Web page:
Go Big or Go Home!

“Go big or go home!”

This is usually a phrase associated with sports, but I think there is an underlying principle that can transcend into other aspects of our lives.

I become more and more bothered by people with little or no ambition, especially within the context of Christianity. This could be a personality thing, but I am becoming convinced the dissatisfaction is more spiritual in nature. If we believe what we say we believe, then the Creator of every single thing that is lives inside of us. Here’s a refresher course:

John 1:3- All things came into being through Him, and apart from Him nothing came into being that has come into being.

Romans 11:36- For from Him and through Him and to Him are all things.

Colossians 1:27- God willed to make known what is the riches of the glory of this mystery among the Gentiles, which is Christ in you, the hope of glory.

And if the Creator of everything that exists lives inside of us, then it would seem to me that there should be greatness and ambition in there too. I believe that we are all created with a very specific calling and gift set. The talents that we have are no accident. Our passion should be to leverage all that God has given us to maximize our influence for His kingdom. This is done most efficaciously by being who He made us and doing all that He has put in our hearts. After all, He is the one that “gives us the desires of our heart.”

A couple of closing thoughts on this: 1) Do work that matters. 2)  Do it well. It makes it so much easier to have the drive and passion about your vocation if you can find the purpose and value in it. Then, as I unwittingly tell my children, you can kick butt and take names!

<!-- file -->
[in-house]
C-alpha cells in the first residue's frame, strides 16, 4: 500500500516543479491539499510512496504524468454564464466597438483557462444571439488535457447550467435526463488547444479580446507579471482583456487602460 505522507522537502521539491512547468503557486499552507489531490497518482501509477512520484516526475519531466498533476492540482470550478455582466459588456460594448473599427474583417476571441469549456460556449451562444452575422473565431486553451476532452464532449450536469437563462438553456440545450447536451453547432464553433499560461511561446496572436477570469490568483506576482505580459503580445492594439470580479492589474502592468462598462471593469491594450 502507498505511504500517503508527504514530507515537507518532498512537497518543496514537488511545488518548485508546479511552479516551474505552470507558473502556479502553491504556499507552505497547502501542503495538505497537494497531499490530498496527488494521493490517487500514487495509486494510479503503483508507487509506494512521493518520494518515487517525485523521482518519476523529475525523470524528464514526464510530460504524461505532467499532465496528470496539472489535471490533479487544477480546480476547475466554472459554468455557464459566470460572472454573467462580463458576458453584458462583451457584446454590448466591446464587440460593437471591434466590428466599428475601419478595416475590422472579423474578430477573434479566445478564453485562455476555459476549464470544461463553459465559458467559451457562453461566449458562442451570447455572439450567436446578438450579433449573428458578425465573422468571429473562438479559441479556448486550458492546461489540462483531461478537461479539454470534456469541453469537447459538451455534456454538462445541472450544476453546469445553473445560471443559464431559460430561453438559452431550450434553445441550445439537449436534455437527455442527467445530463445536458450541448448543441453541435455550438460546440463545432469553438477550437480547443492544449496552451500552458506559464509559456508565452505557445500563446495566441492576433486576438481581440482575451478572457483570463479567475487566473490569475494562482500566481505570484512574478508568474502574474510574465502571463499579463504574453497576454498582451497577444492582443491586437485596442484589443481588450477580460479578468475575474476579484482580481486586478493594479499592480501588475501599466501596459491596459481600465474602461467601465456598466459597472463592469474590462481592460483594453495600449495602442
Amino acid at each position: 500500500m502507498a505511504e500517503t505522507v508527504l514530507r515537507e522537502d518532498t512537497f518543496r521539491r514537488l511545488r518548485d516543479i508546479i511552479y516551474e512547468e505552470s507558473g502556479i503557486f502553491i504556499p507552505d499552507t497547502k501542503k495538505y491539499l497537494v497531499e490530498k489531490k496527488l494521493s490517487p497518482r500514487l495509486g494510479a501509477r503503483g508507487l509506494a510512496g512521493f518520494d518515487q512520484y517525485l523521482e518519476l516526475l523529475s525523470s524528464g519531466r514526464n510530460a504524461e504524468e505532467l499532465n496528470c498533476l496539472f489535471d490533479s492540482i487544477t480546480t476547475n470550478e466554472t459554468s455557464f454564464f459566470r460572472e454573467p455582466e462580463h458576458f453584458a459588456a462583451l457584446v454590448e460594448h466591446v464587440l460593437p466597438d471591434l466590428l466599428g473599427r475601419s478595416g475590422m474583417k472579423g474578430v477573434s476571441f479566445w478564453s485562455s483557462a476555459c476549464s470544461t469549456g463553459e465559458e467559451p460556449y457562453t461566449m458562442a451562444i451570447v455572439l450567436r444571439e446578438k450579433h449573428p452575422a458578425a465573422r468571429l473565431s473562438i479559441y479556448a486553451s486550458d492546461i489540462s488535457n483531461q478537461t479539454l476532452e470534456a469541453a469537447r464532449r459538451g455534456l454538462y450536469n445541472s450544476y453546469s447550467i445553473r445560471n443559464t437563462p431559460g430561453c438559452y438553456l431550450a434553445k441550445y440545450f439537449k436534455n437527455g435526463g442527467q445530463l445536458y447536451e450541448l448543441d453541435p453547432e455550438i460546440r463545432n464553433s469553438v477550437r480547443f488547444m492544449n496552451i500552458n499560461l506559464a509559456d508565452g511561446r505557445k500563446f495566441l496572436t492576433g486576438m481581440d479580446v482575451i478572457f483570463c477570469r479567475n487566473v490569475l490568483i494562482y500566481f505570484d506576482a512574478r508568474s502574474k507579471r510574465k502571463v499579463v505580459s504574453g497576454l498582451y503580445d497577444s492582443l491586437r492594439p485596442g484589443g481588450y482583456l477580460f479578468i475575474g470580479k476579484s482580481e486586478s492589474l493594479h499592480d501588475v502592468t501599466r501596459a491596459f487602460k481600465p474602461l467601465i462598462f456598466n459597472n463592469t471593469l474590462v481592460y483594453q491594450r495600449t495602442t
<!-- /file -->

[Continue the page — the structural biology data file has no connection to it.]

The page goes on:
50 “Hellos!” vs. 1 “How Are You?”

When I was in student ministry I learned something about myself. Wednesday nights were crazy, fun, and insanely energetic. I felt a little bit like a rock star to be honest with you. We talked a lot about building relationships with teenagers, and ,in my opinion, did a pretty good job of it. However, looking back I think it could have gone even deeper relationally. What I learned about myself is that it is easier for me to say “Hello!” to 50 people than “How are you doing?” to one person.

It’s kind of like the difference between good and great. Telling people “Hi!” is good. You acknowledge them, show them that you realize they are there, and in most cases really are glad to see them. But to take that to a meaningful conversation by asking, “How are you doing?” begins to journey toward great. I understand that you can get a shallow response to this question, and it’s not the phrase itself that has the power. The point is, instead of running around just acknowledging everybody you take the time to get into one person’s business (in a good way). The relational leverage lies in your proving to them that you really do care. After all, “People don’t care how much you know until they know how much you care.”

This isn’t limited to student ministry. There are people that we run across everyday at work, at lunch, at the gym, at school, etc. that need to know that someone really cares. Our calling is to “love our neighbor as we love ourselves”. Seems like a logical conclusion then to say reach out to your neighbors and ask them, “How are you doing? LET’S DO THIS!!

Fighting Tendencies

The phrase or excuse, “That’s just the way I am” gets thrown around way too often, especially in light of the Gospel.

We all have tendencies that are contradictory to the truths found in God’s word. To forfeit effort to be pleasing to God in a particular area because it’s not something that comes naturally to you is really inexcusable.

To take it a step further, it’s actually pretty selfish.

Think about it on these terms: Personally, as I have aged my natural tendency is to be more introverted. My wife clowns on me because I don’t like to go to certain restaurants that I feel like I have to really work to create relational energy. It would be easier for me to be a loner. BUT that’s not what is best for the people around me.

Your tendency is probably not much different. It’s something you have to fight or else it would take over. Maybe it’s difficulties with punctuality, or depression or sarcasm. Whatever it is, if it’s not life-giving then it’s the opposite.

I heard a quote one time that really encapsulates this notion. A pastor told a staff I was on, “Always do what is best for the church.”